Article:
The closest race in the NBA is at the bottom, where Minnesota and New York are neck and neck for the league's worst record—and the best shot at the No. 1 overall draft pick—with Philly and Los Angeles not far ahead. Last night's T-Wolves/Knicks tangle at MSG had the feel of a championship game—a poorly played, poorly attended championship game where neither team particularly wanted to win.
But someone had to! And the Timberwolves, beset by injuries and dontgiveafuckitis, had just seven players ready to dress, one short of the NBA's requirement. So they turned to two-guard Sean Kilpatrick, who starred at Cincinnati but couldn't catch on with an NBA team. Why Kilpatrick? He was literally the closest competent basketball player.
"We had to fulfill our rules, so we had to go find somebody that was within a train ride away," Wolves coach Flip Saunders said.
Kilpatrick plays for the Delaware 87ers—at the time, the nearest D-League team. (The Knicks' Westchester affiliate was traveling to South Dakota.) Around 3 p.m., just after 87ers practice, Kilpatrick got the call to head up to New York under a 10-day contract. He hopped in his car, made the drive up, and arrived under an hour before tip-off.
To be fair, Kilpatrick's not just some nobody. He worked out for the Wolves last year before going undrafted.
"We had him in before so we worked him out, so we knew about him and we've been following him, but there's no question that geography helped," Saunders said. "We had to have a guy here ready to play at 7:30."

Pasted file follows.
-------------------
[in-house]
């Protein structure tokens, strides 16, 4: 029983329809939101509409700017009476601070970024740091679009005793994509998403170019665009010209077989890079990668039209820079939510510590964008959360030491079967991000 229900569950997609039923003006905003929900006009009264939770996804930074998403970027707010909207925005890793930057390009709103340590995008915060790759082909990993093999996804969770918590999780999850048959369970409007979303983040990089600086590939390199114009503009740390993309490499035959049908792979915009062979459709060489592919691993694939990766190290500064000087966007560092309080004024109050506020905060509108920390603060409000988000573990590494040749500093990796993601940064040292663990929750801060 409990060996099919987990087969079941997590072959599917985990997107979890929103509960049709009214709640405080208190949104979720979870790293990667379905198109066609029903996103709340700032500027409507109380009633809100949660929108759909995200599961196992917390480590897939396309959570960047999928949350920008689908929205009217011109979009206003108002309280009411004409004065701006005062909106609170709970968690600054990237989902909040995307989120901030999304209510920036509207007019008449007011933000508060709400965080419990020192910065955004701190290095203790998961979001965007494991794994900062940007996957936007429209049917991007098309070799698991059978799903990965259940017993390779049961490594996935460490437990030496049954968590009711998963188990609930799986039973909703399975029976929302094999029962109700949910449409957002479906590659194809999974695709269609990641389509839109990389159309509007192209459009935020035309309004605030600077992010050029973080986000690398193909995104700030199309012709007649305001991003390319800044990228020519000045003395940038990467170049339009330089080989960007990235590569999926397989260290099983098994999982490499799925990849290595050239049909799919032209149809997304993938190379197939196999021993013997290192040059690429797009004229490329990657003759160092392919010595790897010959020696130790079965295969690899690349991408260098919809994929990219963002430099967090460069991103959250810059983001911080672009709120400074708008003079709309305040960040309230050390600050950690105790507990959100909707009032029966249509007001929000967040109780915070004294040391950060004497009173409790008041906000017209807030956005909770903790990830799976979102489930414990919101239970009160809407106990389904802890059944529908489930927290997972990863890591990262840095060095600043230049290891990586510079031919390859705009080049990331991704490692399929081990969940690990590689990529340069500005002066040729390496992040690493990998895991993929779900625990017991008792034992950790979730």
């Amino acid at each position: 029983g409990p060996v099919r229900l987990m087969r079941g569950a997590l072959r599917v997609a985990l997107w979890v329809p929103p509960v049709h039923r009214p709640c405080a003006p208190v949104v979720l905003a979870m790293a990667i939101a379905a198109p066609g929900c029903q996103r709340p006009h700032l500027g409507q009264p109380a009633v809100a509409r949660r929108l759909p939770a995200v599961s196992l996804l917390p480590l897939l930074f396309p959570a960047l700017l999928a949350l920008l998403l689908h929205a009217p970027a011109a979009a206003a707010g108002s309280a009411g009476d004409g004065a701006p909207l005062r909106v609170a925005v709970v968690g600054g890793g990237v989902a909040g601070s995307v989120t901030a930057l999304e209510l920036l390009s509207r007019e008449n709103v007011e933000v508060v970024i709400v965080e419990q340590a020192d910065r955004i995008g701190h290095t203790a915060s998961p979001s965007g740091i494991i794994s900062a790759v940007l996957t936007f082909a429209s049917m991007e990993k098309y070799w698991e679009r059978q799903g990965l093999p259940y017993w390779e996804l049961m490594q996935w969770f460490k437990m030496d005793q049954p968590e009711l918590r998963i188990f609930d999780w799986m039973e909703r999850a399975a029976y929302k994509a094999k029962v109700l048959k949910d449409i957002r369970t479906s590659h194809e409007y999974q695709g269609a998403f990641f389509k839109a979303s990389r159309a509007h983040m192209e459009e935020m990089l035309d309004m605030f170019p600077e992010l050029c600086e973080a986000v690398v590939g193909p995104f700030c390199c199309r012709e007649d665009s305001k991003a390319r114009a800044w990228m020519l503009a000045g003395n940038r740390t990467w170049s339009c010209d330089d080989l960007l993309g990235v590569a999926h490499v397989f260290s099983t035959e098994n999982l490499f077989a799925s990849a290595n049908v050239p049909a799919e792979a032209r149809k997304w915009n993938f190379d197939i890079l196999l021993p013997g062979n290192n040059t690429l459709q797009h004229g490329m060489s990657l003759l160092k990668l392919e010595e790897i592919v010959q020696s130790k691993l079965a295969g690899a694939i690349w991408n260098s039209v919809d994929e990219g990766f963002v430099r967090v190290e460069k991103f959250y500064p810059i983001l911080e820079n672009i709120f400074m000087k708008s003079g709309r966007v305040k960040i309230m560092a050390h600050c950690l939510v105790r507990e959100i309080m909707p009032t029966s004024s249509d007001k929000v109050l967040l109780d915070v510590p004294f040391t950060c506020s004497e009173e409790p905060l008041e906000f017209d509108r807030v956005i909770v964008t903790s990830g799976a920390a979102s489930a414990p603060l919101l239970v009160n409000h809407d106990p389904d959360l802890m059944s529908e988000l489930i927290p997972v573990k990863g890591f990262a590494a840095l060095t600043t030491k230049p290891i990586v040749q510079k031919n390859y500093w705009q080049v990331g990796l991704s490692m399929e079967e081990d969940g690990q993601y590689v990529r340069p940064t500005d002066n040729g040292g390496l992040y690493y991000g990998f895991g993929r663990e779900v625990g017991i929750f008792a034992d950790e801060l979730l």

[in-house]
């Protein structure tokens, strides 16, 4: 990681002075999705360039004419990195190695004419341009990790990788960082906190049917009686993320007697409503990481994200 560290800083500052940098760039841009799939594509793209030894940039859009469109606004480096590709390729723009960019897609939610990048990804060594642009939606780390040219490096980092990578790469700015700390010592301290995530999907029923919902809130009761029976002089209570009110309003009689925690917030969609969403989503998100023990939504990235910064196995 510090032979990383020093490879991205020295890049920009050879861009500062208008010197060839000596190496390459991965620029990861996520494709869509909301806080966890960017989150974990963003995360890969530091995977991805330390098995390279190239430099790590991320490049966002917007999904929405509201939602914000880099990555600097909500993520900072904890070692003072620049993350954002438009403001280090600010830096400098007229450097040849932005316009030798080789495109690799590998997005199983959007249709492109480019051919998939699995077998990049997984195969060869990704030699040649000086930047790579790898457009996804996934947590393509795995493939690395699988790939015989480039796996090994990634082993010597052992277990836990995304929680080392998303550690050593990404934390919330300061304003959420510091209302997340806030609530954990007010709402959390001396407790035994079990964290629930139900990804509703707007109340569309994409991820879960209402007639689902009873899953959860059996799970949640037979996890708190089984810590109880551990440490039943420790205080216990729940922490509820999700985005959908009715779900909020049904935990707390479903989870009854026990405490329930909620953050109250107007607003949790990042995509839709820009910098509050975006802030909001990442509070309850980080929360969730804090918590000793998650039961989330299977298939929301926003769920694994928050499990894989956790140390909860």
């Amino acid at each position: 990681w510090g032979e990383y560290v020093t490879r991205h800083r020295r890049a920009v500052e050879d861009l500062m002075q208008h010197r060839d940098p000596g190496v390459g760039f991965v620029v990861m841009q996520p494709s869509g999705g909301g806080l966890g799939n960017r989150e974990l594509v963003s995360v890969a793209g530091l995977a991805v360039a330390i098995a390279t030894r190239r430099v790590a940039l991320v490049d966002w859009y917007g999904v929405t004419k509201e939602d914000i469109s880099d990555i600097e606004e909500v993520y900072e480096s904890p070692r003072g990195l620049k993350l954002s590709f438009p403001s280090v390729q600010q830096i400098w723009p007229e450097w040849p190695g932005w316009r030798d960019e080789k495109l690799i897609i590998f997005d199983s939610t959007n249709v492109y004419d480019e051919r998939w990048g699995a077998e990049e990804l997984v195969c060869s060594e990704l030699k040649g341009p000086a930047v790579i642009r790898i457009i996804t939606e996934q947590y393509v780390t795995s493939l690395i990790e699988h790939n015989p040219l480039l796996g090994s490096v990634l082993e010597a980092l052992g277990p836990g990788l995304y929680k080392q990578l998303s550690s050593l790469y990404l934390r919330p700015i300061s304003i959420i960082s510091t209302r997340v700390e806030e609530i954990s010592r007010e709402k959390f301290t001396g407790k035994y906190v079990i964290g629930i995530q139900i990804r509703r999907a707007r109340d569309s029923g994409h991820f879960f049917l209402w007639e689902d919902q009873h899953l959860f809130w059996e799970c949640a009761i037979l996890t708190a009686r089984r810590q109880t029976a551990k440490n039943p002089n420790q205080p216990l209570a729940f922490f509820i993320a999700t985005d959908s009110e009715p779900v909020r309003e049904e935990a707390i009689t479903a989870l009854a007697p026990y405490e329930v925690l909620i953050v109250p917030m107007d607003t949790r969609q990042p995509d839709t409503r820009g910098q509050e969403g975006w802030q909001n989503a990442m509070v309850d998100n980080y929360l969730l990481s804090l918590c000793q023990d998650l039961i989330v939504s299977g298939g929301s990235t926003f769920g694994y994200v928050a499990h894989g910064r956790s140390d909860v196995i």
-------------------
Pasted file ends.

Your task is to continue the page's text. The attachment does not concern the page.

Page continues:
Kilpatrick's family is from New York, so they were able to get the the Garden to watch his NBA debut. "It's kind of a blessing," he said. He saw 10 minutes of action, taking (and missing) one shot, grabbing one board, and turning the ball over once.
It was a remarkably competitive game down the stretch—and why not? Many of these guys on both teams aren't going to be around next season, so why should they care about maximizing their teams' lottery odds? Alexey Shved nailed both free throws with seven seconds left in regulation to send the damn thing to overtime, but Zach LaVine nailed four of his own at the end of the extra frame to give Minnesota the 95-92 lead. Andrea Bargnani missed a three at the buzzer, the Wolves broke a six-game losing streak and a tie in the standings, moving one game up on the Knicks.
The NBA's worst team gets a 25 percent chance of picking first overall; the second-worst has a 19.9 percent chance. Flip Saunders, in explaining why his team isn't tanking, seems to be struggling with how probabilities work.
The Timberwolves have a history of being unlucky in the lottery, so Minnesota's Flip Saunders said no one would tank for draft positioning no matter how much they may want the pick.
"You can't do that, because everything in this league is all based on, it's the lottery. It's called luck, so what you do is you go out to play and you try to do that for respect of the game," said Saunders.
Saunders is team president as well as coach, so he's got incentive to tank. But this can't be emphasized enough: tanking is a front-office thing. No one actually thinks that players and coaches out on the floor aren't trying to win, or to maximize their own chances at continued employment. Knicks-Wolves was a remarkably competitive game between two evenly matched teams, and it came down to the wire. How about that?